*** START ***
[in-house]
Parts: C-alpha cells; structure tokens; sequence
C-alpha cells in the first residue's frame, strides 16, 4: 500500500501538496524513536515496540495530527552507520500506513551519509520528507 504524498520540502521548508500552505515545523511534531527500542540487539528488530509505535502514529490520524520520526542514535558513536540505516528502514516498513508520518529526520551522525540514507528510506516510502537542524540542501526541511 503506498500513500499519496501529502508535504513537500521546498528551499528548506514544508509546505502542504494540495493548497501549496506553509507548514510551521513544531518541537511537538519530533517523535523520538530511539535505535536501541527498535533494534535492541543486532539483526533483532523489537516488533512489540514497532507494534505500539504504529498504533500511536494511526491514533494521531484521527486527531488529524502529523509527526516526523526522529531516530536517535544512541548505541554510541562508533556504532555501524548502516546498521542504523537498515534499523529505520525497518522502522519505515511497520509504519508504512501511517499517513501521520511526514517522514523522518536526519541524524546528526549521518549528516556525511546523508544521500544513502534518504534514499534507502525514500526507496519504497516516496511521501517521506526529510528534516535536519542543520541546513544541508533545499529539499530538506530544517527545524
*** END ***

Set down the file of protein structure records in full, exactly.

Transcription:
[in-house]
Parts: C-alpha cells; structure tokens; sequence
C-alpha cells in the first residue's frame, strides 16, 4: 500500500501538496524513536515496540495530527552507520500506513551519509520528507 504524498520540502521548508500552505515545523511534531527500542540487539528488530509505535502514529490520524520520526542514535558513536540505516528502514516498513508520518529526520551522525540514507528510506516510502537542524540542501526541511 503506498500513500499519496501529502508535504513537500521546498528551499528548506514544508509546505502542504494540495493548497501549496506553509507548514510551521513544531518541537511537538519530533517523535523520538530511539535505535536501541527498535533494534535492541543486532539483526533483532523489537516488533512489540514497532507494534505500539504504529498504533500511536494511526491514533494521531484521527486527531488529524502529523509527526516526523526522529531516530536517535544512541548505541554510541562508533556504532555501524548502516546498521542504523537498515534499523529505520525497518522502522519505515511497520509504519508504512501511517499517513501521520511526514517522514523522518536526519541524524546528526549521518549528516556525511546523508544521500544513502534518504534514499534507502525514500526507496519504497516516496511521501517521506526529510528534516535536519542543520541546513544541508533545499529539499530538506530544517527545524